Friday, December 17, 2010

Biomass to Jet Fuel Using Microbial Lipid Fermentation


The US military's DARPA has awarded Logos Technology with a $17.5 million phase 2 award to produce jet fuel from biomass, using microbial lipid fermentation.
This contract is to demonstrate an end-to-end Lipid Fermentation Process (LFP) at scale for the commercially viable production, from cellulosic biomass, of Hydrotreated Renewable Jet (HRJ) spec jet fuel—a near term surrogate for JP-8 that can be readily commercialized.

HRJ is produced from renewable oils (lipids) by methods common in petroleum refining. Fatty acids and triglycerides are hydrotreated to remove oxygen, and the resulting paraffinic hydrocarbons are processed to yield a mixture of straight-chain, branched-chain, and cyclic paraffinic hydrocarbons with collective properties that are similar to those of conventional jet fuel.

Oleaginous yeast can produce lipids from the sugars resulting from the pretreatment and hydrolysis of biomass; certain fungi can also produce lipids, either via solid-state fermentation of biomass or from the biomass hydrolyzate.

This primary program effort is to consist of optimized process development and engineering along with regionally specific economic modeling to produce fuel, demonstrate process energy efficiency and support commercialization.

...This phase of the BioJET program requires the delivery of larger quantities of jet fuel with a projected cost of production of JP-8 at commercial scale implementation (50Mgal/yr) at less than $3.00 per gallon. _GCC
Al Fin bio-synthesists believe that the greatest value of current advanced biofuels research is to put a rough ceiling on future prices of hydrocarbon fuels. Peak oil doomsayers claim that liquid fuels will have no price ceilings when "peak oil" truly hits the fan.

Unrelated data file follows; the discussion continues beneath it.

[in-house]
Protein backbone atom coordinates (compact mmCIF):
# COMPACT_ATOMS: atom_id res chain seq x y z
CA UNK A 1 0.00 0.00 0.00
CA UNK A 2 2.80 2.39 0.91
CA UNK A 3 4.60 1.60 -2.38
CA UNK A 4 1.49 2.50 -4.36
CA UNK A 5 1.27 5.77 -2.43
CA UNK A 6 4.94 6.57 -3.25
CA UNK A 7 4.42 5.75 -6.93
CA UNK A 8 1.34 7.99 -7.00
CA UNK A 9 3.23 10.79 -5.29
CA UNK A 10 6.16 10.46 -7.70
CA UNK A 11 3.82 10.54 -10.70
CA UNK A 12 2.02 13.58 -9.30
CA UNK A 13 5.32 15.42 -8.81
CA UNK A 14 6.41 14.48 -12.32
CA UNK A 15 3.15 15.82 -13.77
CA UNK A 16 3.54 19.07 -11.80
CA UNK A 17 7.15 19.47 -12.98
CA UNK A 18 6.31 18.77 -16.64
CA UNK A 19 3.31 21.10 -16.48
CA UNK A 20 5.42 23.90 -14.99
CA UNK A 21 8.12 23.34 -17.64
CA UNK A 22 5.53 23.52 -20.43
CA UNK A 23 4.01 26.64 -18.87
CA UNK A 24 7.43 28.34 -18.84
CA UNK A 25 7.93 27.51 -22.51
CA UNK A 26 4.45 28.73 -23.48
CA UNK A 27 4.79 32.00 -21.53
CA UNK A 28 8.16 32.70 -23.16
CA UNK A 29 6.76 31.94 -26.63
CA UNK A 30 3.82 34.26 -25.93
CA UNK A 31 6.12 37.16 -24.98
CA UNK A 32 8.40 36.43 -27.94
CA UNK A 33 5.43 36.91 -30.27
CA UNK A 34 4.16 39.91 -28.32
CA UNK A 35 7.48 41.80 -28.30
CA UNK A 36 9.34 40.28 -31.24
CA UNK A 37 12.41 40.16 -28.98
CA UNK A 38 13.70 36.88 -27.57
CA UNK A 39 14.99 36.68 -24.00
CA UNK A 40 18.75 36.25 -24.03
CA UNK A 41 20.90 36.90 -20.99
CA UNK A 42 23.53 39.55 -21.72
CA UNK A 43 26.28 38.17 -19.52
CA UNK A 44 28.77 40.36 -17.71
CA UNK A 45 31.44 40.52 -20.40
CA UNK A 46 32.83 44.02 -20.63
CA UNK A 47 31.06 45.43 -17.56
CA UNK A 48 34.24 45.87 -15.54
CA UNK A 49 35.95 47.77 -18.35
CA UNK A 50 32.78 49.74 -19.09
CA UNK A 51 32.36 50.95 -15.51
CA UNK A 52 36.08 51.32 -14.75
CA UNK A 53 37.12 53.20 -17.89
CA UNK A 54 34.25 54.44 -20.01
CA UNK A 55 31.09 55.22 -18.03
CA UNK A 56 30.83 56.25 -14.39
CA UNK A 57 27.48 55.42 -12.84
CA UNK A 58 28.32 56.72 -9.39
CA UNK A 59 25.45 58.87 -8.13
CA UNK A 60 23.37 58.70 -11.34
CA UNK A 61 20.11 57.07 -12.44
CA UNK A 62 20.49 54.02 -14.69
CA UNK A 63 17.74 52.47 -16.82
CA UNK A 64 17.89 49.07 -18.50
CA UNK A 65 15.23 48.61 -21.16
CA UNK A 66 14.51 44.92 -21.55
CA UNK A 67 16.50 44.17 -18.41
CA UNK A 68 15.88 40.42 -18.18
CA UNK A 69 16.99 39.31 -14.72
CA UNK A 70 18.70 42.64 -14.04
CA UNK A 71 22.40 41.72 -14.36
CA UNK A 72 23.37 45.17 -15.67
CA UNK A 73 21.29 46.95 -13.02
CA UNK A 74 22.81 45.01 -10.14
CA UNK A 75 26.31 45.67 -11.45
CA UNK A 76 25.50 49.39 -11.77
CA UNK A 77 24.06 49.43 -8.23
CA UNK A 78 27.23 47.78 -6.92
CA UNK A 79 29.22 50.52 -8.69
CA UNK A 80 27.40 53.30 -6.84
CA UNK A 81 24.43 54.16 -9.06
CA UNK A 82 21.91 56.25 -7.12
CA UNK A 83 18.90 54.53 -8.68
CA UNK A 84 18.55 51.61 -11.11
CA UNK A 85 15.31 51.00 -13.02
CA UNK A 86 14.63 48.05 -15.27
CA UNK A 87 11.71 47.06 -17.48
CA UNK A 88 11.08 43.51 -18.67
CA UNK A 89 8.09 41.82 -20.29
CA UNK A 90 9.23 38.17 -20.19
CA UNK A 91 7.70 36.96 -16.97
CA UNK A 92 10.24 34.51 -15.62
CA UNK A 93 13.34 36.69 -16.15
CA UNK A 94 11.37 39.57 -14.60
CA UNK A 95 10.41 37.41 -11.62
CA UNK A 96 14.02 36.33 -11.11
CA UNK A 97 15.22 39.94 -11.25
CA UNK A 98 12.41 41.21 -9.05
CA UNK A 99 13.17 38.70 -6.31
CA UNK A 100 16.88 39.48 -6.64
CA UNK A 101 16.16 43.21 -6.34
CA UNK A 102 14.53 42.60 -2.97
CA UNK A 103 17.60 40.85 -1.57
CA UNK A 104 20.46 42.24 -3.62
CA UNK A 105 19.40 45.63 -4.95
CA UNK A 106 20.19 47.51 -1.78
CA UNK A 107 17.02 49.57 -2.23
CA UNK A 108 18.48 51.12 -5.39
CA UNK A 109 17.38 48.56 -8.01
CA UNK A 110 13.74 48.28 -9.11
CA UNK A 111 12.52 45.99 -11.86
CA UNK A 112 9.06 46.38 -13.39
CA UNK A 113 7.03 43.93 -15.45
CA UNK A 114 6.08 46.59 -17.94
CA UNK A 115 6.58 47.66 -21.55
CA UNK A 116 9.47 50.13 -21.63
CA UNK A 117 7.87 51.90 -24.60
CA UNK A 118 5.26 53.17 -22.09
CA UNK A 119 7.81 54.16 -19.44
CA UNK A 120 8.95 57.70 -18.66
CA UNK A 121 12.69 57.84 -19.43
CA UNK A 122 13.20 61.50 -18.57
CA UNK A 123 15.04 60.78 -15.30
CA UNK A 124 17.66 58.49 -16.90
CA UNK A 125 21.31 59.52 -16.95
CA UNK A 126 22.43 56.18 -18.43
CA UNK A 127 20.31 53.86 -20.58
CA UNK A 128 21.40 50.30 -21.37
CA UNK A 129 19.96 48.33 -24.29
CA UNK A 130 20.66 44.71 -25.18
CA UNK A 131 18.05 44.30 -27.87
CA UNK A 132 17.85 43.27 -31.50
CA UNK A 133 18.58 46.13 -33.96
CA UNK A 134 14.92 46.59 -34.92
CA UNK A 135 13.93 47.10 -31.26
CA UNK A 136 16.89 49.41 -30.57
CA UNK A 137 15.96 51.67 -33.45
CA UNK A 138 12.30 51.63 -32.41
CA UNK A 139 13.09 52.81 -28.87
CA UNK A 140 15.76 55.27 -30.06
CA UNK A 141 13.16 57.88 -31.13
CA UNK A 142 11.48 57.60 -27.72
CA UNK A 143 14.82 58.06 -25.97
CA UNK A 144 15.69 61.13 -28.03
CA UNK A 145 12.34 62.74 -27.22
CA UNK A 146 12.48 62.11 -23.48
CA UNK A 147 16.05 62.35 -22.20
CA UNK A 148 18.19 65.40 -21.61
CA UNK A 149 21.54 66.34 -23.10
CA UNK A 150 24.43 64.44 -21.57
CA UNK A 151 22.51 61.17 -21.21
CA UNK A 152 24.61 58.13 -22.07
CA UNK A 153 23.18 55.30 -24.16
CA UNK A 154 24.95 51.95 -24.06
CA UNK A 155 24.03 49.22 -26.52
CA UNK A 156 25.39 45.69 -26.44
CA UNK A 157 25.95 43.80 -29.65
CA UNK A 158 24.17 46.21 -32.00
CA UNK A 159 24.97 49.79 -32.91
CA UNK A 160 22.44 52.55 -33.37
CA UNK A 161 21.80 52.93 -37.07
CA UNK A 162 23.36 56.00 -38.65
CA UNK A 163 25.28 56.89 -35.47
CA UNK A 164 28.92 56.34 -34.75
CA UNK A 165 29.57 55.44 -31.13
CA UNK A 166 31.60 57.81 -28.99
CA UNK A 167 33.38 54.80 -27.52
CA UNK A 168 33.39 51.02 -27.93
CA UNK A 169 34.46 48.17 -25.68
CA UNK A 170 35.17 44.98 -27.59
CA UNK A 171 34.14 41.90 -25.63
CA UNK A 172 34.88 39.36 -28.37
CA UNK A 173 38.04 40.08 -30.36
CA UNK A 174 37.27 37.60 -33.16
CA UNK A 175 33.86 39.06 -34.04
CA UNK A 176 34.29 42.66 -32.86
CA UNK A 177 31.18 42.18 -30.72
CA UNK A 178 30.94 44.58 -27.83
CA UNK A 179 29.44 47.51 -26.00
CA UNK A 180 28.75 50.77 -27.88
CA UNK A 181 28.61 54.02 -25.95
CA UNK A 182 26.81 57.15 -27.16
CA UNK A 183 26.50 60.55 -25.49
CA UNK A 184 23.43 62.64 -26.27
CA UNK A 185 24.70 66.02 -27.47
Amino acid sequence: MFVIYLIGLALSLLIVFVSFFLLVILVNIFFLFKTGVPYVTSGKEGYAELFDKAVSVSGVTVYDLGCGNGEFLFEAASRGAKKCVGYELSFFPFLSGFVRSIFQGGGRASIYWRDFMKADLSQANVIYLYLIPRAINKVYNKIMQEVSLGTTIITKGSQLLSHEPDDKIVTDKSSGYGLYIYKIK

But that claim has already been falsified by the fact that shale gas cost per BTU is well less than half the cost of crude oil per BTU. As efficiencies of conversion from gas to liquids improve, we will see the "price ceiling" effect of shale gas begin to affect markets. Something similar will begin to happen in about ten years, as more efficient biomass to liquids processes begin to scale up.

Like everything associated with energy these days, oil futures markets are heavily politicised, and infiltrated by persons whose behaviour is -- shall we say -- somewhat less than ethical. The fluctuations of oil markets are highly profitable to those who know how to put their fingers on the scale in a reasonably surreptitious manner. But the conversion of alternative and unconventional fuels to liquid hydrocarbons: GTL, CTL, BTL, kerogensTL, BitumensTL, etc etc, provides a multiple bypass to the oil commodities markets. Such alternative routes to fuel makes the work of the energy mafias and faux environmentalists much harder -- unless they can use bribed politicians to stop the alternatives and unconventionals.

Cross-posted to Al Fin

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